Opinion: The Bundesliga must attempt the impossible | Sports| German football and major international sports news | DW | 24.08.2018
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Opinion: The Bundesliga must attempt the impossible

A new Bundesliga season rolls around, and with it the issue that continues to haunt Germany's top flight: competition at the top. DW's Jonathan Harding argues the key is to find a solution that doesn't break the bank.

The 2018/19 Bundesliga season is almost here, and with it a chance to watch young talents develop, see impressive amounts of fan support and wonder whether Christian Streich really can work wonders in Freiburg one more time. Barring a collapse of epic proportions, it also means watching Bayern Munich win their seventh straight title, and that leaves the league with a familiar problem.

A lack of competition haunts the Bundesliga. Bayern Munich's sporting and financial advantages have left them so far ahead it has become a case of whether they'll play well enough to win it in March or badly enough to win it May. Even the billing of the "classic" encounter between Bayern and Borussia Dortmund now feels forced, suffering under the same desperate strain of hope the league delivers week in, week out.

Read more: Are Lewandowski and Bayern back on track?

Deutsche Welle Englisch Fußball Jonathan Harding (DW/P.Henriksen)

DW's Jonathan Harding

Make no mistake, there is so much to like about the Bundesliga. From the opportunities it affords young players and coaches to fanatical support, special stadium atmospheres and brilliant coaching techniques, German football deserves to be where it is today. But there is a more troubling side.

Germany has just one top team: Bayern Munich. Granted Borussia Dortmund have endured a great deal in recent years but their inability to retain some of their talents has hampered them. Schalke, Leverkusen and Gladbach haven't been consistent enough to be anything more than above-average sides, with trips to Europe too rare an occurrence. Apart from the occasional overperformer, the rest of the teams are just trying to stay in the league. It took the rampant rise of RB Leipzig to remind the league of that.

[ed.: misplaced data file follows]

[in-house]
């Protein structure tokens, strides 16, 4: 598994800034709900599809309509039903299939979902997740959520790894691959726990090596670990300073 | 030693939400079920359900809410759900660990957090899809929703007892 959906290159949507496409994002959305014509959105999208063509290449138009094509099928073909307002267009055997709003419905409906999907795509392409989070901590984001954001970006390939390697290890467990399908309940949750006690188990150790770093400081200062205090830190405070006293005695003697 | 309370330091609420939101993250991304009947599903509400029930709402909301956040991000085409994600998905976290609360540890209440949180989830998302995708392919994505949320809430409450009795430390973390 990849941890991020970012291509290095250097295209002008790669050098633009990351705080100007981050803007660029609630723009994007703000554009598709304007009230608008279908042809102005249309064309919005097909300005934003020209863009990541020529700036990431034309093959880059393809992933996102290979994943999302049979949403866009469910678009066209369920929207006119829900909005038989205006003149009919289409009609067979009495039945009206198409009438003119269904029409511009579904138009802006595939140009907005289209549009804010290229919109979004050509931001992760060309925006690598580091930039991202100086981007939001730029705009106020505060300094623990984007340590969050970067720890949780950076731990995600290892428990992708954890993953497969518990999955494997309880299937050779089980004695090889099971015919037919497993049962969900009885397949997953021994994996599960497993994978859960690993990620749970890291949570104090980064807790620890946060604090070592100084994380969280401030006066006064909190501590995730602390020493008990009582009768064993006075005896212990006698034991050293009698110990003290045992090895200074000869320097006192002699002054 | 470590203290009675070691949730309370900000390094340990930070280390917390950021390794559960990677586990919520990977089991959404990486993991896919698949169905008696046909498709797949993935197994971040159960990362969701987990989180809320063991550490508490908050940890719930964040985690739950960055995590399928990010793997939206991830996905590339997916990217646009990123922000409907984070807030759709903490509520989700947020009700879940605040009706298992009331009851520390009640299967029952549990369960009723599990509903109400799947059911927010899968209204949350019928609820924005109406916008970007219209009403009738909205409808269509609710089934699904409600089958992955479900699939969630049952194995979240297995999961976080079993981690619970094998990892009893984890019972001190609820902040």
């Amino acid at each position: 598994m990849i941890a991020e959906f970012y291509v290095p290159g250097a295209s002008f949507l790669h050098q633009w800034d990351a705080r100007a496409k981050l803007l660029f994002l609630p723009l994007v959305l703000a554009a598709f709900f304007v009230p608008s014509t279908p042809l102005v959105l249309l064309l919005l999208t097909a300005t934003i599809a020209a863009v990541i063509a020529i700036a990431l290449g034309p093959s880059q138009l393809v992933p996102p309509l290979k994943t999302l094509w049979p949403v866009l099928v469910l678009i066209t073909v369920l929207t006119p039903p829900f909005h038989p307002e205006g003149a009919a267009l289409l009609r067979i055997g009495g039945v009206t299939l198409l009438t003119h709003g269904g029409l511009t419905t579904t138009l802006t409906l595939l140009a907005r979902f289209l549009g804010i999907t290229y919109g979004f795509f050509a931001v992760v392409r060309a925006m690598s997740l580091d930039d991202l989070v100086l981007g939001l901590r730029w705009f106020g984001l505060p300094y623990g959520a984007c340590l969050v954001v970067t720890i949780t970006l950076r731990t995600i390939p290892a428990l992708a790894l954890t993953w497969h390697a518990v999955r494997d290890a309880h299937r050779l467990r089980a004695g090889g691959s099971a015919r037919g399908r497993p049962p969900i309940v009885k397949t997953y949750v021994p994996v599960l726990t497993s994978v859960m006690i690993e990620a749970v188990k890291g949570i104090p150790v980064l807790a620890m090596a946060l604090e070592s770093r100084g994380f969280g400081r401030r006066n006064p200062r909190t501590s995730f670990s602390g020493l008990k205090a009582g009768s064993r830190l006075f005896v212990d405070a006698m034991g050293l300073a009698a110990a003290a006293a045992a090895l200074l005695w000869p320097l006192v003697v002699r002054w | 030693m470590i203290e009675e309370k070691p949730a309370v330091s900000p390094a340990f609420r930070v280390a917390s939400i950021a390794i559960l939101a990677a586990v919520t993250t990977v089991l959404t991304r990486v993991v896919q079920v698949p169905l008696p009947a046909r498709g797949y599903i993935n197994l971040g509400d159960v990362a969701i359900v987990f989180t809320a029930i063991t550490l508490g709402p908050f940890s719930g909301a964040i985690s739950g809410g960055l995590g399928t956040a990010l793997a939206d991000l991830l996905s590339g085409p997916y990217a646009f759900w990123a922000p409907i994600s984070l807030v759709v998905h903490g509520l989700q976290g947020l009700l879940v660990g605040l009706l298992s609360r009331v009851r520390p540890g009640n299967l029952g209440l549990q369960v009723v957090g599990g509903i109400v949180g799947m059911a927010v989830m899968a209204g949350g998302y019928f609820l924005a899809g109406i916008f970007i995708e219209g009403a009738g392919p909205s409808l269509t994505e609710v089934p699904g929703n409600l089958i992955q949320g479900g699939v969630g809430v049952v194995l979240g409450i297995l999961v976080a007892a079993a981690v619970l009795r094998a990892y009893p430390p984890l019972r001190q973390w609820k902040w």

While Leipzig's financial approach has unsurprisingly tempted many, this cannot be the answer to German football's competitive conundrum. Change is required, but for a league that is already further along than it could have dreamed of, complete upheaval is too far. Such a step would only begin a process of gradually wearing down the soul of German football culture, leaving in place another business template solely designed to increase profits, viewing numbers and shirt sales.

Perhaps it's an unattainable goal, but the Bundesliga must try to be more competitive without selling too much of what makes the league so great.

There isn't a definitive answer, but structure might be a good place to start. Clubs must make sure the right people are employed in the right positions, including the right coaches. They, in turn, must show that Julian Nagelsmann isn't the only talented coach in Germany capable of implementing tactical solutions and assembling a special group of players. The bigger picture of coaching content also needs to be assessed, with a clear need for more individualism, particularly at youth levels where kids needs to be exposed to more facets of the game.

Even in a league where stars appear but don't shine brightest and where coaches grow but rarely win it all, there are ways for these teams to improve and this league to be more competitive. Bayern won't be stopped this season, but now is the time to start work that will make life harder for Bayern, and better for the Bundesliga in the seasons beyond this one.

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